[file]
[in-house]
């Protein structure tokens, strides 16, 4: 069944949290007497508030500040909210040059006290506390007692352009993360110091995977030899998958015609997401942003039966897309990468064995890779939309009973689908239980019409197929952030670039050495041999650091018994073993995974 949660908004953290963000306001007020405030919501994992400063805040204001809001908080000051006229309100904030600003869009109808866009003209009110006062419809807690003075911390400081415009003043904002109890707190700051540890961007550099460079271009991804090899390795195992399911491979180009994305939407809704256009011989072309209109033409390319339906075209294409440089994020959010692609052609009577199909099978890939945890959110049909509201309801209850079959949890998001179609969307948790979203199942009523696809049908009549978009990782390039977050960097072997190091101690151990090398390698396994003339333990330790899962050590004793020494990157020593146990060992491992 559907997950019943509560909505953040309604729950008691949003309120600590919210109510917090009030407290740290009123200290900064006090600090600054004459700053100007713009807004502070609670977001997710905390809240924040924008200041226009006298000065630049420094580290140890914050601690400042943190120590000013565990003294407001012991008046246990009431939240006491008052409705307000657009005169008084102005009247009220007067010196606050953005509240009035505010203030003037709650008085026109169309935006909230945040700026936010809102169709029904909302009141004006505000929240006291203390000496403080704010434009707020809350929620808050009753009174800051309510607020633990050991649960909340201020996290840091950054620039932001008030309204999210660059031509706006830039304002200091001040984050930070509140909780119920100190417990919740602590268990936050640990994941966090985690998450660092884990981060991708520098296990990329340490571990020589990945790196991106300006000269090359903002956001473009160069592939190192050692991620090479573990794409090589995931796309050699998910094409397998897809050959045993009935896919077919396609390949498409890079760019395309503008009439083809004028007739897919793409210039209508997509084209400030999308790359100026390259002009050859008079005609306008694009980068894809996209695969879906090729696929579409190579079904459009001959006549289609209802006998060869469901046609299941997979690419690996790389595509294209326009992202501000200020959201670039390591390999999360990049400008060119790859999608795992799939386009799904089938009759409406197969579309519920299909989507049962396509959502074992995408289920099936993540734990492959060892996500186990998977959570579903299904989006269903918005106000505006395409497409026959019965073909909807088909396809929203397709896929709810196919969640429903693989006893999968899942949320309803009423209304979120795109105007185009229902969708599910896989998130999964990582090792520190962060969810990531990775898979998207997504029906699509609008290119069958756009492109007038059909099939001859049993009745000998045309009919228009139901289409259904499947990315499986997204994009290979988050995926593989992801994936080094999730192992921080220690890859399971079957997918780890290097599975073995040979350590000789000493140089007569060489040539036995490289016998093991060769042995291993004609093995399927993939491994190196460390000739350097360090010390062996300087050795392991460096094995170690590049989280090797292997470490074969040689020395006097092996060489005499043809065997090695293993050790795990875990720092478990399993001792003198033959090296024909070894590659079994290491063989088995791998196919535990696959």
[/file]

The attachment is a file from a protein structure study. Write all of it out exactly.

[in-house]
């Protein structure tokens, strides 16, 4: 069944949290007497508030500040909210040059006290506390007692352009993360110091995977030899998958015609997401942003039966897309990468064995890779939309009973689908239980019409197929952030670039050495041999650091018994073993995974 949660908004953290963000306001007020405030919501994992400063805040204001809001908080000051006229309100904030600003869009109808866009003209009110006062419809807690003075911390400081415009003043904002109890707190700051540890961007550099460079271009991804090899390795195992399911491979180009994305939407809704256009011989072309209109033409390319339906075209294409440089994020959010692609052609009577199909099978890939945890959110049909509201309801209850079959949890998001179609969307948790979203199942009523696809049908009549978009990782390039977050960097072997190091101690151990090398390698396994003339333990330790899962050590004793020494990157020593146990060992491992 559907997950019943509560909505953040309604729950008691949003309120600590919210109510917090009030407290740290009123200290900064006090600090600054004459700053100007713009807004502070609670977001997710905390809240924040924008200041226009006298000065630049420094580290140890914050601690400042943190120590000013565990003294407001012991008046246990009431939240006491008052409705307000657009005169008084102005009247009220007067010196606050953005509240009035505010203030003037709650008085026109169309935006909230945040700026936010809102169709029904909302009141004006505000929240006291203390000496403080704010434009707020809350929620808050009753009174800051309510607020633990050991649960909340201020996290840091950054620039932001008030309204999210660059031509706006830039304002200091001040984050930070509140909780119920100190417990919740602590268990936050640990994941966090985690998450660092884990981060991708520098296990990329340490571990020589990945790196991106300006000269090359903002956001473009160069592939190192050692991620090479573990794409090589995931796309050699998910094409397998897809050959045993009935896919077919396609390949498409890079760019395309503008009439083809004028007739897919793409210039209508997509084209400030999308790359100026390259002009050859008079005609306008694009980068894809996209695969879906090729696929579409190579079904459009001959006549289609209802006998060869469901046609299941997979690419690996790389595509294209326009992202501000200020959201670039390591390999999360990049400008060119790859999608795992799939386009799904089938009759409406197969579309519920299909989507049962396509959502074992995408289920099936993540734990492959060892996500186990998977959570579903299904989006269903918005106000505006395409497409026959019965073909909807088909396809929203397709896929709810196919969640429903693989006893999968899942949320309803009423209304979120795109105007185009229902969708599910896989998130999964990582090792520190962060969810990531990775898979998207997504029906699509609008290119069958756009492109007038059909099939001859049993009745000998045309009919228009139901289409259904499947990315499986997204994009290979988050995926593989992801994936080094999730192992921080220690890859399971079957997918780890290097599975073995040979350590000789000493140089007569060489040539036995490289016998093991060769042995291993004609093995399927993939491994190196460390000739350097360090010390062996300087050795392991460096094995170690590049989280090797292997470490074969040689020395006097092996060489005499043809065997090695293993050790795990875990720092478990399993001792003198033959090296024909070894590659079994290491063989088995791998196919535990696959």